My online routine was turned upside-down the other week when my usual “dose of pop culture” from the highly-visited Gawker.com was interrupted by a new site format.
After months of knowing what to expect from the pop culture blog – a front page of witty headlines and paragraph posts and pictures (contained perfectly in rectangular block sections that moved effortlessly with my eyes as I scrolled) – the site was now condensed with one short headline, a twitter-like scroll-bar on the right side for additional posts, and a good amount of “read more” links urging me to navigate away from the barren front page. I can understand minimalistic design on Web pages, but this was more empty than minimal.
At about the same time, articles from the New York Times and tech blogs GigaOm and PC World confirmed that this “new format” was more than just a refresh – it was part of a growing trend of leaving traditional blogging by the wayside. A bit surprised, I looked deeper into the trend.
Here’s my breakdown.
While there seems to be a few sources that instigated the trend, Pew Internet Research recently conducted a study on “Generations Online in 2010” and found some pretty interesting figures and findings. According to the study, only half of teenagers who had their own blog in 2006 had one in 2009 – a pretty substantial decrease of 28 to 14 percent. Likewise, the “Millennial” age group (18-33) also had a slight decline in blog ownership, a decrease of 20 to 18 percent. Between the research and the articles, I developed my take on some potential reasons as to why blogs are being “left in the dust.”
Blogs are too much work for me
Blogs take time and energy, both of which people have less and less of in their busy lives. Not to mention that the ability to consistently talk about a topic and deliver thoughtful posts is a large task to tackle.
I can’t tell if people are reading and/or liking my blog
What do I like about my Facebook status updates the most? About 30 seconds after my posts, I usually get a comment or a “Like.” This instant gratification is not only satisfying, but let’s you know someone is listening. This isn’t always the case with blogs. Sure, people can take the time to comment, but it just isn’t the same.
I’d rather spend time on blog-like things
The Pew study coined the phrase “blog-like things” – the social media tools that align with many characteristics we see on blogs, but present them in a different way. With sites like Tumblr, Twitter, and even SoundCloud, people can share the same thoughts and opinions that might populate a blog to more people, more simply and faster than ever before. All while using creative ways to express themselves – photos, voice, and song are just naming a few.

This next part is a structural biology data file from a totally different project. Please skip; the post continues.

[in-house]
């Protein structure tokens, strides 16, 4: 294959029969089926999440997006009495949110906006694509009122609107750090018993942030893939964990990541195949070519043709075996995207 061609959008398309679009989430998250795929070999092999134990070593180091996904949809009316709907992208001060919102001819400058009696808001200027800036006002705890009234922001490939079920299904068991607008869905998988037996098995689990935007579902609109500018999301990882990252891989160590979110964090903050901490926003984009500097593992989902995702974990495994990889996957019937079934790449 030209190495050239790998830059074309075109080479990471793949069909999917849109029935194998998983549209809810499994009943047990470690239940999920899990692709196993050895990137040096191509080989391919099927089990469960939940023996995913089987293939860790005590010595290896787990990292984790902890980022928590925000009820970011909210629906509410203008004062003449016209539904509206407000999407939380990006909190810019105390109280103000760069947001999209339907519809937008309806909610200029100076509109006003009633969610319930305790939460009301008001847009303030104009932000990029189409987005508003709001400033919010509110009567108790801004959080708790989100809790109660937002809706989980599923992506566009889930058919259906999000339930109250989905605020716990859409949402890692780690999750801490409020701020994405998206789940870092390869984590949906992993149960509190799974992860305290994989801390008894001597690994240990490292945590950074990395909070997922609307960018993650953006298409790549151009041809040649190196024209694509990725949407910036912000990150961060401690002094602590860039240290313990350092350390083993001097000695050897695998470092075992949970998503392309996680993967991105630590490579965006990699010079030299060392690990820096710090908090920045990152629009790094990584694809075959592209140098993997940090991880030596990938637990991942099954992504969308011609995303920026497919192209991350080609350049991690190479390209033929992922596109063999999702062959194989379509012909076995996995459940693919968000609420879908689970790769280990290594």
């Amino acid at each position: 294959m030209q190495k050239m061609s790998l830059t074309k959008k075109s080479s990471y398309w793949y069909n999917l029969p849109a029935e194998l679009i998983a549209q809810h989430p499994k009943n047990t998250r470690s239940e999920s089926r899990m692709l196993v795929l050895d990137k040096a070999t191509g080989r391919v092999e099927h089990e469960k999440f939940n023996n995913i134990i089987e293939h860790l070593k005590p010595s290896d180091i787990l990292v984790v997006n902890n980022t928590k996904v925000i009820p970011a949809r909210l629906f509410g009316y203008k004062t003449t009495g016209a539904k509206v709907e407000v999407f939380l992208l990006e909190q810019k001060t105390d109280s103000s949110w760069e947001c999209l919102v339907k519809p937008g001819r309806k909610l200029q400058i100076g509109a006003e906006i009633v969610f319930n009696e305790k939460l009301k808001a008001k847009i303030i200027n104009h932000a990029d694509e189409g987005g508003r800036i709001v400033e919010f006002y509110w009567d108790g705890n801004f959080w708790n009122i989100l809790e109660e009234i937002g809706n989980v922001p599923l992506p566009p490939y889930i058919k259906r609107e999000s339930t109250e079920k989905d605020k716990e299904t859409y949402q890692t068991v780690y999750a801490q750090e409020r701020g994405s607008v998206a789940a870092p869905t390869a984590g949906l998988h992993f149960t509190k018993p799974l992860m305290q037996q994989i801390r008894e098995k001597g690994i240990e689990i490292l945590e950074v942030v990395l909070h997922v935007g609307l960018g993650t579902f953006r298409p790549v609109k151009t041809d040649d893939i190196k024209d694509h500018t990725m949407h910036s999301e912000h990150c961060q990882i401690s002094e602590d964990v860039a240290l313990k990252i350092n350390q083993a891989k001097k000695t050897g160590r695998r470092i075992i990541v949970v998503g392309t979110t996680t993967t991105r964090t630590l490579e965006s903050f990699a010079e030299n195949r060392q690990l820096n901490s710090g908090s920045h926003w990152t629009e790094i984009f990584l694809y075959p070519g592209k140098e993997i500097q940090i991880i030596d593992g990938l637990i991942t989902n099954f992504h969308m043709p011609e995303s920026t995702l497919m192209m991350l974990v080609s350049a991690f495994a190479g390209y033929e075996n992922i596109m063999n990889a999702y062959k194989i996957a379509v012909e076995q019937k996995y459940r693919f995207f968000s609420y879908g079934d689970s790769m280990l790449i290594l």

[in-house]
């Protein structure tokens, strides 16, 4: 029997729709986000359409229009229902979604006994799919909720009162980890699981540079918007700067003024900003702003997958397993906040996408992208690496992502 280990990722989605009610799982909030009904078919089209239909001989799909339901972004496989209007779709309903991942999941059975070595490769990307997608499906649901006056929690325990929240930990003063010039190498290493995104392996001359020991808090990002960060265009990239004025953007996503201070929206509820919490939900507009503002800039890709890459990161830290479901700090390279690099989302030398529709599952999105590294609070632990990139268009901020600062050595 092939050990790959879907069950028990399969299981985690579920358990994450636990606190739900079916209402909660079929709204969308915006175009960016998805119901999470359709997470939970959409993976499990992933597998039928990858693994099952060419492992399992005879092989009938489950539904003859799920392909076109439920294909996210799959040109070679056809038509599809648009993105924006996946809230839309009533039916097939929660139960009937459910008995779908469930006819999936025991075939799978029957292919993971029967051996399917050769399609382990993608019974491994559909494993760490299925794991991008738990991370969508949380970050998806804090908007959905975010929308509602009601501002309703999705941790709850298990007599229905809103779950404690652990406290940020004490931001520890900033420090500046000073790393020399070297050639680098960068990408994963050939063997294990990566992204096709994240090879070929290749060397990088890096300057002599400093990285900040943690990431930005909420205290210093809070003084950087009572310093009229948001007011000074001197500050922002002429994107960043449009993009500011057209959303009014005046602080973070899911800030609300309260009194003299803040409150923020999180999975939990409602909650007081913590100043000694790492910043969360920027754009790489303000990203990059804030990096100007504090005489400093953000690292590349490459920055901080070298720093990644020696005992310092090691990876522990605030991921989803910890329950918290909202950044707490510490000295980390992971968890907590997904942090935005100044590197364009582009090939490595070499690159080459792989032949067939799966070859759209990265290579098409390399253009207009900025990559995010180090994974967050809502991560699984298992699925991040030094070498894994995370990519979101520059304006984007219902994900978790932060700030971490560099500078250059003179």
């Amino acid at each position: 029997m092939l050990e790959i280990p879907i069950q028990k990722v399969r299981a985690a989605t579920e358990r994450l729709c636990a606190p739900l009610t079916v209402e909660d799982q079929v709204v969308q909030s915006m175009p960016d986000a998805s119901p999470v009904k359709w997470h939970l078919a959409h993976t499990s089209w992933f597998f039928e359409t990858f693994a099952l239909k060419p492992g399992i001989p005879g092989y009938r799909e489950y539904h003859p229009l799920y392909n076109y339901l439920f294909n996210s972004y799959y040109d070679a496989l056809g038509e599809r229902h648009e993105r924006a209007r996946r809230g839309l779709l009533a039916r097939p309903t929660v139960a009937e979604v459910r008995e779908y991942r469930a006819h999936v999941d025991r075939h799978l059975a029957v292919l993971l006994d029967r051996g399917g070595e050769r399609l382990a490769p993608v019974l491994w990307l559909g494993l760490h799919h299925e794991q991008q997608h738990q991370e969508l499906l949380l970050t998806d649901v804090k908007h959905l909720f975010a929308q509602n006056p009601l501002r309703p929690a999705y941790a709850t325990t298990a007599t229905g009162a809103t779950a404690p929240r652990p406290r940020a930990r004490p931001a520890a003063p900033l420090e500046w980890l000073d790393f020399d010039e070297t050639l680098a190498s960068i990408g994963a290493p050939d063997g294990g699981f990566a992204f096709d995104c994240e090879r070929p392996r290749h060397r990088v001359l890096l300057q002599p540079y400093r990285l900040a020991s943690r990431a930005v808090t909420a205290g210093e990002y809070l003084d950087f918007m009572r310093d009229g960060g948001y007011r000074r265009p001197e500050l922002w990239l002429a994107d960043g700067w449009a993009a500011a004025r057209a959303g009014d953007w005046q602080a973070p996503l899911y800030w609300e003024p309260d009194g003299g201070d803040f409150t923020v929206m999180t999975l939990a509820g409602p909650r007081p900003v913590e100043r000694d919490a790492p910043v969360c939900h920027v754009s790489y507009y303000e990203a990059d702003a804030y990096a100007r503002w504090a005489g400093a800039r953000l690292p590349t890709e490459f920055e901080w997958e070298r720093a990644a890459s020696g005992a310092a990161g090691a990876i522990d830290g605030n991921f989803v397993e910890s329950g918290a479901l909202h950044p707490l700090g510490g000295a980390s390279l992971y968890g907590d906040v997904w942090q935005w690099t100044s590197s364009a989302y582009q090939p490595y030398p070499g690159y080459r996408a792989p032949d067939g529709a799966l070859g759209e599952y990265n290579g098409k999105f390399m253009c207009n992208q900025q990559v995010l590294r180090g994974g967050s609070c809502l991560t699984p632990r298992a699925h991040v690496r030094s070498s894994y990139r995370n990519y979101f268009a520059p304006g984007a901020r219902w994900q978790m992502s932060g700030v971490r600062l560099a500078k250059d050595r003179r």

Is the end really near for blogs? I think GigaOm says it best – this trend is more an “evolution” than a destruction of blogging. When you take another look at the recent Pew study, the findings show that older adults, namely the Gen X age group of 34 to 55 year olds, are still active in their blogging. So, while younger generations may be gravitating towards a “140 characters or less” communication style, the facts still show that important other age groups are still actively engaged in the blogosphere.
What some may not realize is that blogs are essentially the driving force behind the tweets and Facebook posts we publish every day. Without blog content, other social media tools lack substance and content. For example, if you happen to be a Mac enthusiast and see the announcement of a new product on Twitter, your likely next step would be to head to a blog like Mac Rumors. The blog would in turn help to break down the new product and provide further insight and analysis. Or, if you know want to know what the latest and greatest is from Google; chances are you’ll pay a visit to their blog. Not only do you know to visit the blog, but Google knows that its blog is where its content will be viewed and commented on the most!
Outside of the tech sector, and from my experience of being an intern, blogs like Intern Queen and P.S. Peter Shankman (of HARO founder Peter Shankman) are among some of the best examples of established blogs that I turn to for advice and opinions from experts in the communication field. True, I may not go to the blog until I see a new tweet from @Intern Queen saying, “New post on PR trends,” but I still click through because I know what’s most important is on the post, not in a one sentence blurb and hash tag. The tweets, posts and updates act as tools to help navigate to the real content – the blog post. And I don’t see this changing anytime soon.
Whatever our age and however we utilize social media, it is still most important that we continue to produce creative and thought-provoking content that showcases our expertise, inspires others, and most importantly, engages our audiences. While there is an ever-increasing amount of ways to accomplish this, I can’t think of any better way than with a blog.
Author – Cullen Heaney is currently an intern at Weber Shandwick Seattle. You can follow Cullen on Twitter @cullenhny.
Image courtesy of futureshape.